I’m really, really sore as I write this. Over the weekend I took part in the 48-mile “Ore to Shore” mountain bike race in Upper Michigan. I had three goals: have fun, do reasonable well and not get hurt. After a crash about 11 miles into the race all three goals went out the window. I was in pain, and this made it nearly impossible to have fun or to do well (at one point I was dead last but worked my way up the field at bit by the end). While I don’t watch sports such as football, baseball or basketball, I have an appreciation for cycling. Here the lone rider competes against the field. Or so it seems at least when you see it on TV. In fact most professional riders are still part of a team, and there are as many support people (including mechanics, coaches, managers, etc. as there are riders — often more).
Thus there is truth in the saying that there is no “I” in team most as most coaches will say — something repeated by motivational speakers and sales managers in the world of business. In the world of business this might be true. Or so it might seem. However, for the self-employed and various freelancers there is typically no team for “U” either.
My bike race experience felt very much like my writing career. I was completely on my own. I had to continually push myself and try to do my best. And the race mirrored various years. Sometimes I start off strong and I have to overcome setbacks. I have no one to step up and help me out when I take a tumble. Likewise, if it wasn’t for the fact that I’m covered by my wife’s health insurance through her employer I couldn’t even consider taking part in such a race. I’m in a lot of pain today — that will happen when you crash along side railroad tracks and have another rider tumble over you — but nothing is broken and I opted not to get x-rays taken. I’m hurt but not injured. When you’re hurt you play through. When you’re injured you’re on the sidelines.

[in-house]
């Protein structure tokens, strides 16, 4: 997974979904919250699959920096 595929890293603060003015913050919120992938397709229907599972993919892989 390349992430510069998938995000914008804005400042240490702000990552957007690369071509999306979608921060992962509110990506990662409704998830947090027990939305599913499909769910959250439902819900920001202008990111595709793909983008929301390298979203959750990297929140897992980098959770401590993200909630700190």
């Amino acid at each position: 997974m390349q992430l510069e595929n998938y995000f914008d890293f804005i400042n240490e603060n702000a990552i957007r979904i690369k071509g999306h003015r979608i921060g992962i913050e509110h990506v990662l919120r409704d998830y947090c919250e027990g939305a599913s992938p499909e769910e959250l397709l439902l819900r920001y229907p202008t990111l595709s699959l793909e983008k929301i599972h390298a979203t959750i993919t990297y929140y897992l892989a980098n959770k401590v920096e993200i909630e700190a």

I was also fortunate that my bike wasn’t damaged in the fall. Nothing was broken and it rode reasonably well. But if anything was broken I had no support staff, no team mechanic and even a tire change (which I didn’t need to do thankfully) would have further pushed the point that I was on my own. For the home-based worker there is no one to blame but yourself if you run out of paper or toner, limited support when your PC goes down and a feeling of isolation when you have limited communication with the outside world.
Coming to the race also reminded me how far we’ve come with technology as well. Here I am in Upper Michigan and I can write my article on my laptop, send it to my editors via Wi-Fi at the hotel and even check in on various other assignments via mobile phones. While I’m roaming right now, and the calls will cost a bit more, I was even able to send a text message to my family to say that I was at the aid station but pushing on with the race.